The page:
madagascar's political turmoil ahead of the presidential election

Madagascar’s Political Turmoil Ahead of the Presidential Election

Madagascar’s opposition parties have condemned what they call an “institutional coup” after the prime minister, an ally of President Andry Rajoelina, was put in control of the nation in the lead-up to a presidential election.

Ten of the thirteen candidates for president claimed in a letter to the electoral authorities on Tuesday that Rajoelina and his group had dictated the court orders that gave Christian Ntsay control of the island in the Indian Ocean in order to support the president in the November election.

“The powers that be carried out a real institutional coup with the aim of putting the Prime Minister in charge of the state during the presidential electoral period in order to manipulate the results for the benefit of their candidate,” the signatories, who included two previous presidents, stated in their letter. “The powers” refers to the government of the country.

On November 9, electors in Madagascar, one of the world’s most impoverished countries despite possessing huge natural riches, will go to the polls to choose a new president. Rajoelina, who is 49 years old, tendered his resignation on Saturday so that he could run for reelection in accordance with the law.

The President of the Senate was meant to take over, but he stated that he could not do so due to “personal reasons.” As a result, Ntsay was named the head of a “collegial government.”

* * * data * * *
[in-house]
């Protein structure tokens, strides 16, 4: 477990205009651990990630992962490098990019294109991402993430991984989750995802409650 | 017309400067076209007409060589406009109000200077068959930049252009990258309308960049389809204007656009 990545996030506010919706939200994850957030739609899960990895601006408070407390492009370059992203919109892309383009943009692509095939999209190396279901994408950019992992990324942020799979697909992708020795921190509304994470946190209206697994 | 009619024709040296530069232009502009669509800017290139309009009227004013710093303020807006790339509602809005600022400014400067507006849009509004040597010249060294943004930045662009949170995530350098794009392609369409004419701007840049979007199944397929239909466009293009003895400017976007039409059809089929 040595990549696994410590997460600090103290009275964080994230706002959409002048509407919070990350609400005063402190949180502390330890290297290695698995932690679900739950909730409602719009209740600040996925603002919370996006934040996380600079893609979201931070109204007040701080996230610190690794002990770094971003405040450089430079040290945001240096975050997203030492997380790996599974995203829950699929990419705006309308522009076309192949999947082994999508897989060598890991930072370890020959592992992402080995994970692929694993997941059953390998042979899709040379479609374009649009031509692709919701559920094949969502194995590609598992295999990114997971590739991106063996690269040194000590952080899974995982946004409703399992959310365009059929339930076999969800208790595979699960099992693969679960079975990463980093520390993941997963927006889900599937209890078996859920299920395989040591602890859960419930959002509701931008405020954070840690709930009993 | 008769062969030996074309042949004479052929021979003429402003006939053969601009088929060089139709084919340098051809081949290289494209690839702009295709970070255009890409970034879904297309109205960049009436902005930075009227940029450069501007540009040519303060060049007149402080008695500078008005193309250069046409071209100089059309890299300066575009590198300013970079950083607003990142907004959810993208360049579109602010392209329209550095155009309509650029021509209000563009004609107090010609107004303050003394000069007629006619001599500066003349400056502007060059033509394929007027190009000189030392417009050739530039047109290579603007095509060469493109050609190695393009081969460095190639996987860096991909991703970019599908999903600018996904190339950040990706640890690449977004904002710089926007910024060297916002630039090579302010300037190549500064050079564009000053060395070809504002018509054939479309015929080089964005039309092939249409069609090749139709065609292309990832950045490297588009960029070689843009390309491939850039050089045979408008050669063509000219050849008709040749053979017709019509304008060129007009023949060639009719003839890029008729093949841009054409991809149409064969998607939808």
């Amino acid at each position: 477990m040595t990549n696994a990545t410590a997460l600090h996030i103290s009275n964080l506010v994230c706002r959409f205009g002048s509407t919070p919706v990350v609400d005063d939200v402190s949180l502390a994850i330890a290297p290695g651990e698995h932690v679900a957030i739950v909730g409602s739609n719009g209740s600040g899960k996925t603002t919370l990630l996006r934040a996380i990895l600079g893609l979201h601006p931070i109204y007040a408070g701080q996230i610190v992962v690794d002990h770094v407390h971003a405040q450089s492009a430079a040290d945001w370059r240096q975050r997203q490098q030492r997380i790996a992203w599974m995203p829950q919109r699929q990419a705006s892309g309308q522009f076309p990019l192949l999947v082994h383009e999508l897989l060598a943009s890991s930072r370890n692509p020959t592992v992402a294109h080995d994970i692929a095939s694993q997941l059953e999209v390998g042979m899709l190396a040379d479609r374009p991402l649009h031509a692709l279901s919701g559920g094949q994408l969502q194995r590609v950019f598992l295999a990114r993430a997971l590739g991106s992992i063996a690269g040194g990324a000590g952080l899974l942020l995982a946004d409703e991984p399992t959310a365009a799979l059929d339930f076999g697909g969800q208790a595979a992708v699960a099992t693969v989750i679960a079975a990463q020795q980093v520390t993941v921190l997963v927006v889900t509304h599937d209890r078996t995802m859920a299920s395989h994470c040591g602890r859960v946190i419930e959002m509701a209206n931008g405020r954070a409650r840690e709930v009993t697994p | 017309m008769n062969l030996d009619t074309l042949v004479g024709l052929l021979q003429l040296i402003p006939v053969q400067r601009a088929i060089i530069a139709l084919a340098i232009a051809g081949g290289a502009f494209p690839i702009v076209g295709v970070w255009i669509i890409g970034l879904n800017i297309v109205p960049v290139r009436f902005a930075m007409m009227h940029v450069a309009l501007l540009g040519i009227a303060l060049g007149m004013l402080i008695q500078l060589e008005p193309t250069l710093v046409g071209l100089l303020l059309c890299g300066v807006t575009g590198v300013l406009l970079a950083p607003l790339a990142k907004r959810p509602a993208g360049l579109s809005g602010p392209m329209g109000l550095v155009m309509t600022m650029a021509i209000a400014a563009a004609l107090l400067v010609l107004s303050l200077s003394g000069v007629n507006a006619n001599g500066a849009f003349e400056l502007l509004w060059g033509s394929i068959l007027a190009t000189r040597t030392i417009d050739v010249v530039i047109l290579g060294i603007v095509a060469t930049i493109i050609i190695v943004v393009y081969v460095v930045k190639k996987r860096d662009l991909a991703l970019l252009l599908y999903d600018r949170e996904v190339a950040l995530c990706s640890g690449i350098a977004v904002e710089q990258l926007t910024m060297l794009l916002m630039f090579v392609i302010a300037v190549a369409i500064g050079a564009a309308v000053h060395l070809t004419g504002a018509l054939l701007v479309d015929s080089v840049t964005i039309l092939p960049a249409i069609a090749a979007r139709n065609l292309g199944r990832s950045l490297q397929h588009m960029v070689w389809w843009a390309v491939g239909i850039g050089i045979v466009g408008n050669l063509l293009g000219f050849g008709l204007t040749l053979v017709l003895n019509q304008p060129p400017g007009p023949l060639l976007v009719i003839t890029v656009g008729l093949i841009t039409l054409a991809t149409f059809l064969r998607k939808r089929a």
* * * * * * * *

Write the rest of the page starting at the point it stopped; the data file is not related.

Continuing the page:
The highest court in the land approved the action and, over the course of the weekend, rejected appeals to have Rajoelina’s candidacy declared illegal because he had dual French and American citizenship, which infuriated the opposition.

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The letter claimed that the Constitution does not mention the President of the Senate’s renunciation in any way. The Chief Justice of the Constitutional Court responded to allegations of partiality by saying they were unfounded.

The holder of the position of Senate President has resigned. “We cannot force him to take the reins of power,” Florent Rakotoarisoa told AFP. He went on to say that the decision was constitutional and that its goal was to “ensure the continuity of the state.”

On Saturday, the court denied petitions from three opposing parties seeking to have Rajoelina’s name taken off the ballot because they had been “unreceivable.” In June, it was reported in the media that Rajoelina had become a naturalized French citizen the previous year, in 2014.

According to the rules of the local legal system, this meant that he ran the risk of losing his Madagascan nationality and, as a consequence, the capacity to lead the country or seek public office.

The party that was in power at the time vehemently refuted this account of the events. Rajoelina had not waited for the court’s verdict before announcing that he would run for president. Instead, he kicked off his campaign with a spectacular event at a stadium in the nation’s capital a week ago.

In 2009, he initially seized power as a result of a coup that resulted in the removal of the previous president, Marc Ravalomanana, who is also running for office in November. Rajoelina was voted back into power in 2018 after deciding not to run for office in 2013 in response to criticism from the international community.

Eleonore Johasy, the national coordinator for Auguste Paraina’s presidential campaign, stated that the decisions of the Constitutional Court were “taken at odd hours, so that there would be no chance to oppose them.”

“People’s confidence is eroding. According to her comments to AFP, “all the shenanigans and maneuvers do not promote trust in the various authorities.”